United States District Court, D. Maryland
MEMORANDUM OPINION AND ORDER
W. Grimm United States District Judge.
Marina Portillo claims that she worked for Intipuqueno
Restaurant and its owner Telbis Elizabeth Garcia (together,
“Intipuqueno”) but was not paid for the overtime
hours she regularly worked, did not receive any compensation
other than tips, and was not paid “in full at least
twice each month.” Compl., ECF No. 1. According to
Portillo, her employment ended when she was fired in
retaliation for an epileptic seizure that she had while at
work. Thereafter, she filed suit against Intipuqueno on
December 22, 2015, bringing claims of discrimination in
violation of federal, state, and local law, as well as claims
of violations of federal and state wage payment
Id. Intipuqueno did not answer or otherwise respond,
and on December 28, 2016, I granted Portillo's Motion for
Default Judgment against Intipuqueno, awarded $154, 710.36 in
damages, and allowed Portillo to file a motion for
attorney's fees and costs. J. & Order 2-3, ECF No. 9.
moved for attorney's fees. ECF No. 11. On February 2,
2017, Intipuqueno responded for the first time in the case,
opposing the motion, ECF No. 12, and seeking leave to file a
motion to set aside default judgment that had been entered
just over one month earlier, ECF No. 13. I granted leave for
Intipuqueno to file the motion, and I dismissed the motion
for attorney's fees without prejudice to renewal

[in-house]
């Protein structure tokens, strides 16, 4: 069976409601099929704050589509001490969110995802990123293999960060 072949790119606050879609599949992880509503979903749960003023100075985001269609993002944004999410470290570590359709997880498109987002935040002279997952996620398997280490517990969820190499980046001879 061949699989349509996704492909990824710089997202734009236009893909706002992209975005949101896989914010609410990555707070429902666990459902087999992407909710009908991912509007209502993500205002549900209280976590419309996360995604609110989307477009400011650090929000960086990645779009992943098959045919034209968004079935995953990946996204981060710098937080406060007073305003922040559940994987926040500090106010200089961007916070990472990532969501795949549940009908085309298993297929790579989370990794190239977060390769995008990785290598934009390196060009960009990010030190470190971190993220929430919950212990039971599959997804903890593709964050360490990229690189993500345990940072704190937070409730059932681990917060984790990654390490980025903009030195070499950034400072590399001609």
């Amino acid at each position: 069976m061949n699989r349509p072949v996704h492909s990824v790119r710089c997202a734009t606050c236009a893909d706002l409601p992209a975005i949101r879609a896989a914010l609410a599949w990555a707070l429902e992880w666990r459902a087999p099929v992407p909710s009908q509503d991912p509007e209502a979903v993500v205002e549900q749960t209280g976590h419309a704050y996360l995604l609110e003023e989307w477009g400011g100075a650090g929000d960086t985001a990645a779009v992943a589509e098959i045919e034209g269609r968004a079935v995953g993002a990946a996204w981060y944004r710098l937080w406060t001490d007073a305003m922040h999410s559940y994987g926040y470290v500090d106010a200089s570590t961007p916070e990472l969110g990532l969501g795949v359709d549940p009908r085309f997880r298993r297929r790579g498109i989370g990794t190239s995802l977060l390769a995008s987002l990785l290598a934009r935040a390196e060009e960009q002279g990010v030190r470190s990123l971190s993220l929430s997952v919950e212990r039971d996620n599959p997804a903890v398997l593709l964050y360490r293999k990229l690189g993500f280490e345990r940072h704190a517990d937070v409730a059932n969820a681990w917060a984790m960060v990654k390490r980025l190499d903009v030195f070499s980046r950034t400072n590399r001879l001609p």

following the resolution of this matter. ECF No. 23.
filed the pending Motion to Set Aside Default Judgment on
March 16, 2017, asserting that “Garcia speaks little
English and believed that her attorney was responding to the
pleadings in this matter, ” and “[s]he moved as
quickly as possible to obtain [counsel] once she learned of
the default judgment.” Defs.' Mot. 4-5, ECF No. 26.
Portillo filed an opposition. ECF No. 30. Defendants did not
file a reply, and the time for doing so has passed.
See Loc. R. 105.2(a). A hearing is not necessary.
See Loc. R. 105.6. Because Intipuqueno has presented
a meritorious defense and shown excusable neglect in its
efforts to respond to Portillo's complaint, I will grant
Intipuqueno's Motion and set aside the default judgment.
is a “strong policy that cases be decided on their
merits.” United States v. Shaffer Equip. Co.,
11 F.3d 450, 453 (4th Cir. 1993); see also Offer v.
Golden Sands Club Condo., Inc., No. ELH-16-3695, 2017 WL
2335596, at *3 (D. Md. May 26, 2017) (“[T]he Fourth
Circuit has repeatedly expressed a strong preference that, as
a matter of general policy, ‘default should be avoided
and that claims and defenses be disposed of on their
merits.'”). Yet, when a party fails to respond to a
pleading or otherwise defend, entry of judgment by default
may be appropriate. See Fed. R. Civ. P. 55;
S.E.C. v. Lawbaugh, 359 F.Supp.2d 418, 421 (D. Md.
2005). After the Court enters a default judgment, the party
against whom the judgment was entered may seek relief from
the judgment pursuant to Rule 60(b). See Fed. R.
Civ. P. 55(c).
Grounds for Relief from a Final Judgment, Order, or
Proceeding. On motion and just terms, the court may relieve a
party or its legal representative from a final judgment,
order, or proceeding for the following reasons:
(1) mistake, inadvertence, surprise, or excusable neglect;
(2) newly discovered evidence that, with reasonable
diligence, could not have been discovered in time to move for
a new trial under Rule 59(b);
(3) fraud (whether previously called intrinsic or extrinsic),
misrepresentation, or misconduct by an opposing party;
(4) the judgment is void;
(5) the judgment has been satisfied, released or discharged;
it is based on an earlier judgment that has been reversed or
vacated; or applying it ...